Webapps occasionally need to create tokens that are hard to guess. For example for session tokens or CSRF tokens, or in forgot password functionality where you get a token mailed to reset your password. These tokens should be cryptographically secure, but are often made by calling rand() multiple times and transforming the output to a string. This post will explore how hard it is to predict a token made with rand().

How rand works

In PHP, the function rand() creates pseudorandom numbers. The initial state of the random number generator (the seed) is set with srand. If you don’t call srand yourself, PHP seeds the random number generator with some hard to guess number when you call rand. The seed passed to srand totally determines the string of numbers that rand will generate.

The random number generator keeps a state that is initially set by srand and then changed every time you call rand. This state is specific to the process, so two processes typically return different numbers for rand. On Windows this state has a size of 32 bits and can be directly set using srand. On Linux the state is 1024 bits.

Our example program

Our example program is EZChatter, a small toy program put together in a day. It does use CSRF tokens, but does not a very good job at creating them securily:

public static function gen($len = 5)
    $token = '';
        $choose = rand(0, 2);
        if ($choose === 0)
            $token .= chr(rand(ord('A'), ord('Z')));
        else if($choose === 1)
            $token .= chr(rand(ord('a'), ord('z')));
            $token .= chr(rand(ord('0'), ord('9')));
    return $token;

As you can see it first calls rand to determine whether to use an uppercase letter, lowercase letter or number, and then again to pick a specific letter or number.

Every time we request the index.php page we get a new CSRF token, so we can request as many as we want. Our job is to predict tokens that have been handed out to other users, so we can do a CSRF attack on them.

Seed cracking

As we said the random number series is totally defined by the seed, so we can simply try every possible number as argument for srand to get the random number generator in the right state. Note that on Linux this will only work if the server process is fresh. If the server process has already seen a lot of rand calls, we need to do the same amount in our cracking program to get the same state. On Windows, the state of the random number generator is the same as the argument to srand, so you don’t need a fresh process.

If we got a token from a fresh process, the following PHP script can be used to crack it:

for ($i = 0; $i < PHP_INT_MAX; $i++) {
    if (Token::gen(10) == "2118Jx9w3e") {
        die("Found: $i \n");

To search the 4294967295 possible arguments to srand, this will take approximately 12 hours. However, since PHP just calls the glibc rand function, we can reimplement the PHP code as C and speed things up. I have made two versions, one that calls the glibc rand and one that mimics the Windows rand. It is basically the PHP code from token.php, a copy paste of some macro’s from PHP’s ext/standard/rand.c, and a loop to go through every possible seed. This will take about 10 minutes for the Windows version and a couple of hours for the Linux version.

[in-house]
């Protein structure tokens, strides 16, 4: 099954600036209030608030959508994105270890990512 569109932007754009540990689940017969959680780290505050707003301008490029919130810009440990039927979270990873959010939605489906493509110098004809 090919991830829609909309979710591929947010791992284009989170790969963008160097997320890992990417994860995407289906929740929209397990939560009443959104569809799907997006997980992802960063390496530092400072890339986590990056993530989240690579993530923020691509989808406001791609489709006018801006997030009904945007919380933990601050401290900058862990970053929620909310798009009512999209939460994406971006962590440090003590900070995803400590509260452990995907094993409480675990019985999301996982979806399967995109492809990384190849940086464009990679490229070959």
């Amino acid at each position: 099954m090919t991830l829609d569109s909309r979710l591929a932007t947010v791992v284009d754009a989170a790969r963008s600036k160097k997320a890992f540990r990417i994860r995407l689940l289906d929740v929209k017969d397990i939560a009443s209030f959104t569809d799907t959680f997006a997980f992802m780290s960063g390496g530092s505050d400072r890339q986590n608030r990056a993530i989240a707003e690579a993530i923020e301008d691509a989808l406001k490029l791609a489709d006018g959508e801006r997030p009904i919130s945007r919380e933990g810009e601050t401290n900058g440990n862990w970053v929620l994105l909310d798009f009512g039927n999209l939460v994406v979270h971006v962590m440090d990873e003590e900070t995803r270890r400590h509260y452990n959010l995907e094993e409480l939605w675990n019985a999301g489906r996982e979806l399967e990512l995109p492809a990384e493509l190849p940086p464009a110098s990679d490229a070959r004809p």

Once completed, you have the random number generator in the same state and you can keep generating the same tokens as on the server. By comparing your own generated tokens with the tokens the server returns you know which tokens have been handed out to other users, and you can start your attack.

State cracking on Linux

On Windows, cracking the argument to srand and cracking the state of the random number generator turn out to be the same thing, but on Linux they are different. The glibc rand() keeps a series of numbers, and determines the next state like this:

state[i] = state[i-3] + state[i-31]
return state[i] >> 1

So every output is approximately the summed output from 3 and 31 calls ago. Consider the following series of tokens:

  • 6ZF5kNgonV
  • 9h3byovpGR
  • gGt0A94U92

Now, the next rand will be determining whether it will be an uppercase letter, lowercase letter or number. This is determined by the outcomes of rand 3 and 31 calls ago. That’s the last 9 in gGt0A94U92 and the y in 9h3byovpGR. So we expect the next output of rand(0, 2) to be approximately ⌊10/10 + 25/26 × 3⌋ = 2 mod 3, so that means we get a number. Let’s see if we can predict that number. The next calls to rand that determines the number is determined by the rand from 3 calls ago, a number, and the rand of 31 calls ago, a lowercase letter. The number will thus be between ⌊2/3 + 1/3 × 10⌋ = 0 mod 10 and ⌊3/3 + 2/3 × 10⌋ = 6 mod 10. We thus expect the number to be between 0 and 6. It turns out to be 4:

  • 43J2d2ew31

As you can see we can not accurately predict the next token using this method, but it is also clear that the we can predict so much about it that you can hardly call it random. It may also be possible to crack the whole state of the glibc random number generator given enough tokens, although I have not tried this.


Tokens should be created using a cryptographically secure random number generator. If they are made with rand, the state of the random number generator can be cracked trivially in many cases, and tokens can be predicted. On Linux it is a little bit harder to predict tokens, but this does still not give secure tokens. The random number generator on Windows is particularly easy to exploit, since any state of the random number generator can be cracked within minutes.